Imagine that you decide to sit with your coffee and just let your mind wander for a few minutes. Maybe your thoughts start spinning, or distractions try and draw you away from your peaceful moment. But let’s say you just stick with it for a little longer...
I've always loved the challenge of paying attention to the living things that show up in my life, and trying to figure out their meaning, or what they are there to teach me. Some cultures use the term "spirit animal" for this, so this is the term I've adopted. Sometimes my spirit animal is a plant or other organism, so I also use the term "Nature Name." In the way that I use these terms, Nature Name holds a more temporary presence or lesson, whereas Spirit Animal is for longer, even for a lifetime. As I've settled into more Niksen time, and learned to move through my depression, my life has slowed down tremendously. So when I watched the film Christopher Robin with my son a couple of years ago, I was reconnected with the wonderful world of Winnie the Pooh. I remember in college reading the book "The Tao of Pooh," and so I associate his character with a Zen way of life. I've never adopted a fictional character as a Spirit Animal before, but after all, he is a bear!
As someone who has suffered from depression for over a decade, I have read SO many self-help books, and followed the wellness trends from many holistic sources. They all have one thing in common: they require me to DO something about my life. They tell me how I can improve my life in a myriad of ways. Some of them have been helpful, don't get me wrong, but if you're familiar with depression, not wanting to DO anything is quite common. Niksen, or the Dutch art of doing nothing, offers an alternative: doing nothing. I'm a pro at doing nothing! In fact, it's in my nature. Believe it or not, it's in our human nature as a species as well. We try to constantly improve our efficiency, so we can save our energy for things we enjoy. Even in our hunter and gatherer days as a species, we found time to rest and do nothing. And we did it outside in nature, which offers us so many insights and connections. If this practice of Niksen in nature sounds appealing, read on my friends.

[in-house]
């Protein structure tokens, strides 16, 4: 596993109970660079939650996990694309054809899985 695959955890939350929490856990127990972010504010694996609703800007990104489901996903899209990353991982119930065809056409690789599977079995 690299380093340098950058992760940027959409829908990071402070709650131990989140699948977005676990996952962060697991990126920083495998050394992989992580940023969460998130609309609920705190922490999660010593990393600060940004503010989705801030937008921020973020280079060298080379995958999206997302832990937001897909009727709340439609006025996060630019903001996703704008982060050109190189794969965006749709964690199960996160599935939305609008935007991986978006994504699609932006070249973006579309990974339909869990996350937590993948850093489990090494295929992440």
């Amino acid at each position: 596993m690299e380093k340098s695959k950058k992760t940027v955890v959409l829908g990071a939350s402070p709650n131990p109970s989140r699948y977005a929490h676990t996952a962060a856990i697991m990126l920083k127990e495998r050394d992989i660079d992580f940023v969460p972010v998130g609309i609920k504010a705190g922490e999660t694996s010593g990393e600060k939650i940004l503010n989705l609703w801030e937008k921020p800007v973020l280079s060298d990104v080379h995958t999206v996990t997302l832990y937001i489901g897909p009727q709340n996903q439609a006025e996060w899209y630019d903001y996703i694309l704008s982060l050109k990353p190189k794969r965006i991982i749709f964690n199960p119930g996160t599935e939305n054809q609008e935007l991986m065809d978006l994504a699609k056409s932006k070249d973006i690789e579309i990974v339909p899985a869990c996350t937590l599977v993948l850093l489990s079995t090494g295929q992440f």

Halfway through summer, I was already starting to stress about going back to school. I'm a K-5 P.E. teacher (which I actually call Health & Fitness), and was looking at two weeks of summer camp, then two weeks of teacher prep. So basically, I felt like my summer was already over, and it was only July. As a proactive measure, and to keep myself accountable to it, I started a 28 day challenge of sorts to get myself out in nature for some niksen time, and posted my progress to Instagram & Facebook.
Do you ever feel exhausted for no obvious reason? You're not sick, over-stressed or menstruating, but yet you feel exhausted? That happened to me again this week, and the first thing I looked at is the lunar cycle. Sure enough, there's a new moon this week.
A polar vortex hit Austin hard this winter, and I was holed up in my house, and in my mind, like a squirrel safe in its tree. My mind frittered away, furiously trying to determine what I needed to survive. No matter what life throws at me though, I look to nature for solace. Every. Single. Time. I force myself to go out and just observe and feel, and support always comes, even if I don’t get any answers. So this is what I did, in short, freezing bursts.
Teacher, mother, lover of lounging in nature. This blog documents my experience with Niksening in nature and applying this type of minimalism to all aspects of my life, in order to simplify and amplify the best parts of life.
Niksen Nature is also on Medium! If you're interested in having curated articles like these in your inbox each week, check it out here.